The designer can shop to her/his hearts’ content and can bring clients with them both as an enjoyable experience and to see the range of possibilities first hand. And everything comes full circle here because the manufacturer hears clients’ preferences and reactions on the spot, excellent input to apply to market research and next season’s strategies.
Designers can be the industry’s eyes and ears on the world, particularly those who travel extensively. "I’ve never been anywhere I didn’t find inspiration," Madeleine told us. Once a travel executive, Madeleine "had ventured to the Far East, to Australia and much of the Old World – but never before to Italy."

Born in Toronto, Madeleine is a Canadian blend of English, Irish and French ethnicity. She was "always interested in design as a hobby" and, after graduating from Humber College’s design school, she made the transition to her own business. "The job of a designer is to work closely with the architect, to create the space and then to recreate something one (either yourself or the client) has seen before and liked. Just about the same time I became a designer, David and I were married. He especially liked the idea that I would be self-employed and able to practice from our home.

"I was confident of success but, at the same time, very naive about sourcing, for example. It was the early ‘80s but even though we were in the midst of a mini-recession, miraculously I was busy immediately and consistently. My friends helped me get going. They used my services, then recommended me to others."

What Madeleine experienced in Italy will influence her thinking for "a long time to come". They rented a car and drove "at great danger to life and limb! People don’t keep in lanes and there seem to be very few restrictions. Lots of motor scooters to add to the confusion." But she saw wonderful things. "Beautiful wrought iron work and an ancient castle mantelpiece from the 14th century in Milan, plus an evening at La Scala, one of the highlights! More apartment buildings in that city than private homes, many 18th century. Many of the old factories are being turned into lofts, just like Toronto. In stores and public spaces, casegoods tend to be contemporary while most upholstery was not. Lots of retro. Styling appeared to be either very contemporary or very ‘antique’.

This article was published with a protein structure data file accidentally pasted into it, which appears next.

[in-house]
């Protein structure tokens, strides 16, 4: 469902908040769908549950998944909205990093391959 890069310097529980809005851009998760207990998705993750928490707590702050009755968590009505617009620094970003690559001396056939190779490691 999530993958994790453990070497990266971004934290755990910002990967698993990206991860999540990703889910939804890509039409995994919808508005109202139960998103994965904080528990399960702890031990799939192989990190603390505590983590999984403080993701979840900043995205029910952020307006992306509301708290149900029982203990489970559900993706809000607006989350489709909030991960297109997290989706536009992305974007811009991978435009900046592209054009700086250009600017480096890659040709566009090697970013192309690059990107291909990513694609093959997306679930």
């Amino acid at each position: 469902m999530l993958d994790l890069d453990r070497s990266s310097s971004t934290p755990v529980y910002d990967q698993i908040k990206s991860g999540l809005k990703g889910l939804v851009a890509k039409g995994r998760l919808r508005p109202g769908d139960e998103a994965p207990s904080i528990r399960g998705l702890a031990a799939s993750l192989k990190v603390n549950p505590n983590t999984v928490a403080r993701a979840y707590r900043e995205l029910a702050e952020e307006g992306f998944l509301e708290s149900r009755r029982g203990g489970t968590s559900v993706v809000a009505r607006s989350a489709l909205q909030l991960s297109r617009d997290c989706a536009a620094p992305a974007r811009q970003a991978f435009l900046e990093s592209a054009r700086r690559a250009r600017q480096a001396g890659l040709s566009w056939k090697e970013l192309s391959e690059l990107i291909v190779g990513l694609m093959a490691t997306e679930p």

"From Milan we drove to Venice and, on the way, Verona, a beautiful medieval city with narrow, cobblestone streets. We stayed at villages outside the major cities to be closer to the culture of the people, once at Villa Luppis, owned by the same aristocratic family since the 12th century.

"In Venice there were many beautiful bridges, each one different in architecture. We visited Murano to see the glass blowing; there were exquisite pieces. At a fishing village on Bunano Island (also a source of wonderful lace) each house (they were all joined together) was painted a different colour, lime green, bright blue, purple, orange and yellow, and the window boxes overflowed with flowers against the bright colors."

Her observations reflect some of the new trends we were all discussing after the last High Point Market – continuing retro, elaborate upholstery, eclectic use of antiques, some minimalist contemporary, lots of intricate metalwork and plenty of colour.

Back at home, the good things achieved at the International Centre are the brainchildren of Gail Bernstein, CEO of the International Centre. "The Mart’s trade showrooms have become even more important to manufacturers, retailers and consumers. The showrooms are neutral territory where the consumer can get advice with no pressure, deepen their knowledge, then go back to their retail store and buy."

Pam Nixon, Durham Furniture, said, "No store can have sufficient floor space to show everything. Our showrooms are extensions of their floors. We back up the retailers and give the consumer an opportunity to ‘touch and feel’. A customer is not going to spend $10,000 for a bedroom suite they see only in a photograph. When they leave my showroom they know a great deal about the product, they can tell the difference between veneer and solid wood, they are aware of construction details. This system keeps everyone on his or her toes and we all need that. It’s partnership in action!"

At Leeazanne, President Millie Lax, told us she believes, "The International Centre is a hidden treasure that is not utilized to its fullest extent, and we thank Madeleine for her kind words and for realizing the advantages the Mart offers to her and her clients. Here at the Mart the designer or retailer can access everything from the biggest pieces of furniture to accessories, to lighting, to walls. One stop shopping!"

In our global village, without doubt, interaction is key. If the industry is to prosper, retailers and manufacturers should welcome the input and contribution of both designers and consumers. Concepts should be shared. More and more people are climbing on the proverbial bandwagon. It’s a known fact that what goes around, comes around and with profit for all.

But how about that Alitalia flight? "Oh, it was great," enthused Madeleine. "Especially the service and the food. The meals were particularly good on the way back since the flight originated in Milan – the Italian cuisine!"

Furniture World is the oldest, continuously published trade publication in the United States. It is published for the benefit of furniture retail executives. Print circulation of 20,000 is directed primarily to furniture retailers in the US and Canada.  In 1970, the magazine established and endowed the Bernice Bienenstock Furniture Library (www.furniturelibrary.com) in High Point, NC, now a public foundation containing more than 5,000 books on furniture and design dating from 1620. For more information contact editor@furninfo.com.